|Builder:||Tod and Macgregor, Glasgow|
|Launched:||21 January 1864|
|Identification:||Official number: 47849|
|Fate:||Sank on 12 February 1909 after colliding with rocks near Wellington. 75 people killed in what is classed as New Zealand's deadliest maritime disaster of the twentieth century.|
|Length:||220 ft 6 in (67.21 m)|
|Beam:||28 ft 6 in (8.69 m)|
|Depth:||14 ft 4 in (4.37 m)|
SS Penguin was a New Zealand inter-island ferry steamer that sank off Cape Terawhiti after striking a rock near the entrance to Wellington Harbour in poor weather on 12 February 1909. Penguin's sinking caused the deaths of 75 people, leaving only 30 survivors. This was New Zealand's worst maritime disaster of the 20th century.
Cape Terawhiti is the southwesternmost point of the North Island of New Zealand.
Wellington Harbour is the large natural harbour on the southern tip of New Zealand's North Island. New Zealand's capital city, Wellington, is located on its western side. The harbour, the sea area bounded by a line between Pencarrow Head to Petone foreshore, was officially named Port Nicholson, until it assumed its current name in 1984.
Penguin was built by Tod & McGregor of Glasgow, Scotland, for G. & J. Burns of Glasgow, and launched on 21 January 1864. Registered in Glasgow on 4 April 1864, she was finally sold to the Union Steamship Company in 1879, and was extensively refitted in 1882.
Sir George Burns, 1st Baronet was a Scottish shipping magnate.
Union Steam Ship Company of New Zealand Limited —when there was no chance of confusion casually referred to as Union, Union Company, Union Steam Ship Company, or Union Line— was once the biggest shipping line in the southern hemisphere and New Zealand's largest private-sector employer. It was incorporated by James Mills in Dunedin in 1875 with the backing of a Scottish shipbuilder, Peter Denny. Bought by shipping giant P & O around the time of the First World War it was sold in 1972 to an Australasian consortium and closed at the end of the twentieth century.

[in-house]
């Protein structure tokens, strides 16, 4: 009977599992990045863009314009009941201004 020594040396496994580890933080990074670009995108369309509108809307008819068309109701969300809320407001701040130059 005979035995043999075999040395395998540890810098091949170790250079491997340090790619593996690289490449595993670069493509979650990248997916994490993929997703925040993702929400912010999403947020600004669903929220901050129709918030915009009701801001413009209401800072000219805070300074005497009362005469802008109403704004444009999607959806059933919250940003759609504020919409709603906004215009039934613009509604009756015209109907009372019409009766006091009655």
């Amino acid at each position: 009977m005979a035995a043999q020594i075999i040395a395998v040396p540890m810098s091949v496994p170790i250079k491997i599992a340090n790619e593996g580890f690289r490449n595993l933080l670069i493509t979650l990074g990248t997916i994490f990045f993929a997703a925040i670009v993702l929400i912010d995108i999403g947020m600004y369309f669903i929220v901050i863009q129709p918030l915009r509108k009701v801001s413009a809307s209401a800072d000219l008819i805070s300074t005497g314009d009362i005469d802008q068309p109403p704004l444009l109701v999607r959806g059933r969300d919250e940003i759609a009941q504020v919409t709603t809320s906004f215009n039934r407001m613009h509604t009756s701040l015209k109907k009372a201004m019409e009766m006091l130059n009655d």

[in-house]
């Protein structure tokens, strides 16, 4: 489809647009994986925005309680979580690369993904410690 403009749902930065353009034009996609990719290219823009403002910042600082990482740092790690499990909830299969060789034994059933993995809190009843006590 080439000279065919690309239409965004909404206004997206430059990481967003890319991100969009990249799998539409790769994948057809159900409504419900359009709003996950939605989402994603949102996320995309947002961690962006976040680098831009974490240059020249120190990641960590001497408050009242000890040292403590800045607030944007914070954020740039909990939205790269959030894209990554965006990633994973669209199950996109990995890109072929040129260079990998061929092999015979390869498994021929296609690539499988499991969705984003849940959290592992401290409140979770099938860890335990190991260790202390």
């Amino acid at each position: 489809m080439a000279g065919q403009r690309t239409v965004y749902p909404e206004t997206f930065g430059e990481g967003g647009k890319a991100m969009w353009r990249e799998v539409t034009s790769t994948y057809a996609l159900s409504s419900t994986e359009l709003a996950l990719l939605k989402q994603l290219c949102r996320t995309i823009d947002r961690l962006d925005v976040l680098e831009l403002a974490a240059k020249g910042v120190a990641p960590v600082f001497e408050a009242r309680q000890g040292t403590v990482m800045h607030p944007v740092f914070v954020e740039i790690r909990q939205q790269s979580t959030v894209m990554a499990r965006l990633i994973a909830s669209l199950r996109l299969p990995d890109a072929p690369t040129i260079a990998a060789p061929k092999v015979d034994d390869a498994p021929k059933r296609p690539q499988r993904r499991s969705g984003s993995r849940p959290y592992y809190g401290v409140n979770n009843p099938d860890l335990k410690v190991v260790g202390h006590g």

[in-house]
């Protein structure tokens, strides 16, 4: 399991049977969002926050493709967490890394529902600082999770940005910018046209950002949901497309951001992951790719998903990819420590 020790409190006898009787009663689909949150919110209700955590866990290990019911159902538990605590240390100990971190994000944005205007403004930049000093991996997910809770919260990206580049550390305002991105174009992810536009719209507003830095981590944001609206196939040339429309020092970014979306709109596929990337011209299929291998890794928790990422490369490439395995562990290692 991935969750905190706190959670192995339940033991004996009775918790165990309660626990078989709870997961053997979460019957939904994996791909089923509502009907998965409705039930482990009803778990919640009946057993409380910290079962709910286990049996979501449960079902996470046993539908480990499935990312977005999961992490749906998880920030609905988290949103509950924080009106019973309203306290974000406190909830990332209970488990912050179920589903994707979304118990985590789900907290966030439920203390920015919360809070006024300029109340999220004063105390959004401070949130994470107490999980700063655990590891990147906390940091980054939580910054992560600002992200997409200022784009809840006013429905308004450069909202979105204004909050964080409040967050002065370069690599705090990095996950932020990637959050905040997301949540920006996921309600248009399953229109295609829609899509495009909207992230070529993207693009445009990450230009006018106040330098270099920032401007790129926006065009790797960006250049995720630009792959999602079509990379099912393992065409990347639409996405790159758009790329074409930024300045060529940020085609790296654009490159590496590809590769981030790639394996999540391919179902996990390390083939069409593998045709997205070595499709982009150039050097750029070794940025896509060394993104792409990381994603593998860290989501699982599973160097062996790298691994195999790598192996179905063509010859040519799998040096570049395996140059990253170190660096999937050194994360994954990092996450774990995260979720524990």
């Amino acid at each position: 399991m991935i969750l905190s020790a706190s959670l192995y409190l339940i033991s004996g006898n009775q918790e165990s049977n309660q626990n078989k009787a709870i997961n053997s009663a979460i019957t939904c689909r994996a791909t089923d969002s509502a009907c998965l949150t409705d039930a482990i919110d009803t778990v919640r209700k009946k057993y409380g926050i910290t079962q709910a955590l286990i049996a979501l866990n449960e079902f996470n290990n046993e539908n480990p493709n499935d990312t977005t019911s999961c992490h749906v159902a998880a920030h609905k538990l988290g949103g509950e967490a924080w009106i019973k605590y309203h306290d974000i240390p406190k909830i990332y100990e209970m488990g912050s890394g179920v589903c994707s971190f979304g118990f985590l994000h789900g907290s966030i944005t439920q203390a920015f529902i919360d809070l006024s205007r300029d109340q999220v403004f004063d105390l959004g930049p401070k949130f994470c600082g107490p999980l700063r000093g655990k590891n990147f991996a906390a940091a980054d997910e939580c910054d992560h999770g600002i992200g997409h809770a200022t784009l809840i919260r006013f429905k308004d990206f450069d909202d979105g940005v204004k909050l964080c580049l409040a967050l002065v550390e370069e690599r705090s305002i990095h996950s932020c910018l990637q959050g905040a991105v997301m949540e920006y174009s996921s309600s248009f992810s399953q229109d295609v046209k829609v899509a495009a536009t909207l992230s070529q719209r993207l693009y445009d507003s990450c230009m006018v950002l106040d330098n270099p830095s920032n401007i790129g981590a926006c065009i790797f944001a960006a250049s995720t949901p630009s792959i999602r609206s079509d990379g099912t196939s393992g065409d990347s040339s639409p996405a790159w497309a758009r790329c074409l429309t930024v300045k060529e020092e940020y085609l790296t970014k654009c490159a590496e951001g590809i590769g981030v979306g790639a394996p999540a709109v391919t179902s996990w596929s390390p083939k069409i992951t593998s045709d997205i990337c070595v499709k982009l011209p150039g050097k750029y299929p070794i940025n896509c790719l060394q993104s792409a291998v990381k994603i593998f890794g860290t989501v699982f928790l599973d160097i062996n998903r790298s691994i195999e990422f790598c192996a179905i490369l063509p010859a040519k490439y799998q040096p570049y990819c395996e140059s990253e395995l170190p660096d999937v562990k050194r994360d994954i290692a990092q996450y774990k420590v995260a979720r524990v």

Penguin departed Picton on 12 February 1909 en route to Wellington in good conditions. However, the weather conditions changed by 8 pm, with very strong winds and bad visibility. At 10 p.m, Captain Francis Naylor headed farther out to sea to wait for a break in the weather, but the ship smashed into Thoms Rock while making the turn, and water started to pour in. Women and children were loaded into the lifeboats, but the rough seas dragged the lifeboats underwater; only one woman survived, and all the children were killed. Other survivors drifted for hours on rafts before reaching safety. As the Penguin sank, seawater flooded the engine room. The cold water reached the boilers, and a massive steam explosion violently fractured the ship.
Picton is a town in the Marlborough Region of New Zealand's South Island. The town is located near the head of the Queen Charlotte Sound, 25 km (16 mi) north of Blenheim and 65 km (40 mi) west of Wellington. Waikawa lies just north-east of Picton, and is often considered to be contiguous part of Picton.
Following the disaster, a half-day holiday was declared in Wellington to allow the many funerals to be held,as some 40 people were laid to rest in Karori Cemetery.
Karori Cemetery is New Zealand's second largest cemetery, located in the Wellington suburb of Karori.
A court of inquiry found that the ship struck Thoms Rock near the mouth to Karori Stream in Cook Strait. The captain maintained that it had struck the submerged hull of the Rio Loge, lost the month before.On the 100th anniversary of the sinking, Wellington's mayor unveiled a plaque at Tongue Point, near the site of the wreck.
Cook Strait is a strait that separates the North and South Islands of New Zealand. It connects the Tasman Sea on the northwest with the South Pacific Ocean on the southeast, and runs next to the capital city, Wellington. It is 22 kilometres (14 mi) wide at its narrowest point, and is considered one of the most dangerous and unpredictable waters in the world.
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